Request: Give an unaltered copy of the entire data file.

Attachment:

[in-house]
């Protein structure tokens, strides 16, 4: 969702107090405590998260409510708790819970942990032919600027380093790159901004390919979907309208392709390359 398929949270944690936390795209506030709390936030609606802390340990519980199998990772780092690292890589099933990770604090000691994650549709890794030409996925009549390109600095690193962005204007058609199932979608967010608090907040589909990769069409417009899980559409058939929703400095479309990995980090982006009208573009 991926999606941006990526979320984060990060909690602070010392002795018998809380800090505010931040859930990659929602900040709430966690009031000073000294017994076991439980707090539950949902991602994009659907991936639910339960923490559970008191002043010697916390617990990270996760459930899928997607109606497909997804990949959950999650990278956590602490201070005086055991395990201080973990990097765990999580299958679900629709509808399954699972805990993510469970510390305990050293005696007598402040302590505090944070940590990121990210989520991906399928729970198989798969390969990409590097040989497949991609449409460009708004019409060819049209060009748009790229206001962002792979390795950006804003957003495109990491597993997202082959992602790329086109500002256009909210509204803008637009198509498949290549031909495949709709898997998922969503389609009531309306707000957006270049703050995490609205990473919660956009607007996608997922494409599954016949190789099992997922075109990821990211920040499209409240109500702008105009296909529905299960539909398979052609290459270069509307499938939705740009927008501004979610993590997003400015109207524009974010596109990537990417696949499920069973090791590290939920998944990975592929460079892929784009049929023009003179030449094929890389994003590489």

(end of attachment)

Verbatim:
[in-house]
């Protein structure tokens, strides 16, 4: 969702107090405590998260409510708790819970942990032919600027380093790159901004390919979907309208392709390359 398929949270944690936390795209506030709390936030609606802390340990519980199998990772780092690292890589099933990770604090000691994650549709890794030409996925009549390109600095690193962005204007058609199932979608967010608090907040589909990769069409417009899980559409058939929703400095479309990995980090982006009208573009 991926999606941006990526979320984060990060909690602070010392002795018998809380800090505010931040859930990659929602900040709430966690009031000073000294017994076991439980707090539950949902991602994009659907991936639910339960923490559970008191002043010697916390617990990270996760459930899928997607109606497909997804990949959950999650990278956590602490201070005086055991395990201080973990990097765990999580299958679900629709509808399954699972805990993510469970510390305990050293005696007598402040302590505090944070940590990121990210989520991906399928729970198989798969390969990409590097040989497949991609449409460009708004019409060819049209060009748009790229206001962002792979390795950006804003957003495109990491597993997202082959992602790329086109500002256009909210509204803008637009198509498949290549031909495949709709898997998922969503389609009531309306707000957006270049703050995490609205990473919660956009607007996608997922494409599954016949190789099992997922075109990821990211920040499209409240109500702008105009296909529905299960539909398979052609290459270069509307499938939705740009927008501004979610993590997003400015109207524009974010596109990537990417696949499920069973090791590290939920998944990975592929460079892929784009049929023009003179030449094929890389994003590489």